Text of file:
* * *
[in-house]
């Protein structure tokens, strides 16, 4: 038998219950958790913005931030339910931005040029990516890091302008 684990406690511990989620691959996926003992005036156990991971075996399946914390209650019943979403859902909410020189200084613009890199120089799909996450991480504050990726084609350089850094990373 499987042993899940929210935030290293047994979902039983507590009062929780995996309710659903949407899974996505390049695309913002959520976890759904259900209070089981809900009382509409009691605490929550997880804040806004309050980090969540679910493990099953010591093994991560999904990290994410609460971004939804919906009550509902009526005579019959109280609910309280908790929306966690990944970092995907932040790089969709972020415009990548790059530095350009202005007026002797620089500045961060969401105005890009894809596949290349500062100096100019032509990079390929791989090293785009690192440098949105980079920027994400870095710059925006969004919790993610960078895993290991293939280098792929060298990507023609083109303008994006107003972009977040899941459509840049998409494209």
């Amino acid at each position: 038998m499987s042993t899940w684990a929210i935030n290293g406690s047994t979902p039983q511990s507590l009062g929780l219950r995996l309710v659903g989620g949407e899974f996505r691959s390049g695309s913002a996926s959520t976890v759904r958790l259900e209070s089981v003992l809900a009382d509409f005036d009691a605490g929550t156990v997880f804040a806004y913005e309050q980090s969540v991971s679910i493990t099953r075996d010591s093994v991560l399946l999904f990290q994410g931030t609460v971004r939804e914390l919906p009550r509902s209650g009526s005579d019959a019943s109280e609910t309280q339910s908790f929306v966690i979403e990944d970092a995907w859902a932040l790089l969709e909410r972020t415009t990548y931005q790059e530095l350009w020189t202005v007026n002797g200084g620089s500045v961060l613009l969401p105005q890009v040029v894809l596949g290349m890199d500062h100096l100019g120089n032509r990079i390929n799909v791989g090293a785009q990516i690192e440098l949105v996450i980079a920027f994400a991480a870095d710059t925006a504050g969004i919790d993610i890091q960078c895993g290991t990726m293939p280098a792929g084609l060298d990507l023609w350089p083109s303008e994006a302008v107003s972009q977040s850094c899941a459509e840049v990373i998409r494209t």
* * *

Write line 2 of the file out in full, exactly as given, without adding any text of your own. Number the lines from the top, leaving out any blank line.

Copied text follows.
């Protein structure tokens, strides 16, 4: 038998219950958790913005931030339910931005040029990516890091302008 684990406690511990989620691959996926003992005036156990991971075996399946914390209650019943979403859902909410020189200084613009890199120089799909996450991480504050990726084609350089850094990373 499987042993899940929210935030290293047994979902039983507590009062929780995996309710659903949407899974996505390049695309913002959520976890759904259900209070089981809900009382509409009691605490929550997880804040806004309050980090969540679910493990099953010591093994991560999904990290994410609460971004939804919906009550509902009526005579019959109280609910309280908790929306966690990944970092995907932040790089969709972020415009990548790059530095350009202005007026002797620089500045961060969401105005890009894809596949290349500062100096100019032509990079390929791989090293785009690192440098949105980079920027994400870095710059925006969004919790993610960078895993290991293939280098792929060298990507023609083109303008994006107003972009977040899941459509840049998409494209």